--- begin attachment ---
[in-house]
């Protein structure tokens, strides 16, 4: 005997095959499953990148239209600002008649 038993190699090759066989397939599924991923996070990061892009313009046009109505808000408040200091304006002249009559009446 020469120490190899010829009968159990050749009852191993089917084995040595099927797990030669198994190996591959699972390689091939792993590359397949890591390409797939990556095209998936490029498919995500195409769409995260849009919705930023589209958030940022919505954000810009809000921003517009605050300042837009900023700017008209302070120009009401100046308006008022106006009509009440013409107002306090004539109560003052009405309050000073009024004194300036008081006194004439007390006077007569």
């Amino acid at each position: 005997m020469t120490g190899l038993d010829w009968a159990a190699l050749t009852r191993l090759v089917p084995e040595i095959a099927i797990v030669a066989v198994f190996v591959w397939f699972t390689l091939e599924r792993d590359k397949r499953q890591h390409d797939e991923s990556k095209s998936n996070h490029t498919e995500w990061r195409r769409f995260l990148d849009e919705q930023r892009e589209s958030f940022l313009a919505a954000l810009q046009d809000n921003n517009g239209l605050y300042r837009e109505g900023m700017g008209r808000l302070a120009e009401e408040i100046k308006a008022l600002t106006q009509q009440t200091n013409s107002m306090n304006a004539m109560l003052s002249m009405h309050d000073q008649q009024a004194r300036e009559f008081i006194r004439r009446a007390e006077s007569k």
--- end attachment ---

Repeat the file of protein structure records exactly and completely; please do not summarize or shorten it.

[in-house]
């Protein structure tokens, strides 16, 4: 005997095959499953990148239209600002008649 038993190699090759066989397939599924991923996070990061892009313009046009109505808000408040200091304006002249009559009446 020469120490190899010829009968159990050749009852191993089917084995040595099927797990030669198994190996591959699972390689091939792993590359397949890591390409797939990556095209998936490029498919995500195409769409995260849009919705930023589209958030940022919505954000810009809000921003517009605050300042837009900023700017008209302070120009009401100046308006008022106006009509009440013409107002306090004539109560003052009405309050000073009024004194300036008081006194004439007390006077007569």
């Amino acid at each position: 005997m020469t120490g190899l038993d010829w009968a159990a190699l050749t009852r191993l090759v089917p084995e040595i095959a099927i797990v030669a066989v198994f190996v591959w397939f699972t390689l091939e599924r792993d590359k397949r499953q890591h390409d797939e991923s990556k095209s998936n996070h490029t498919e995500w990061r195409r769409f995260l990148d849009e919705q930023r892009e589209s958030f940022l313009a919505a954000l810009q046009d809000n921003n517009g239209l605050y300042r837009e109505g900023m700017g008209r808000l302070a120009e009401e408040i100046k308006a008022l600002t106006q009509q009440t200091n013409s107002m306090n304006a004539m109560l003052s002249m009405h309050d000073q008649q009024a004194r300036e009559f008081i006194r004439r009446a007390e006077s007569k």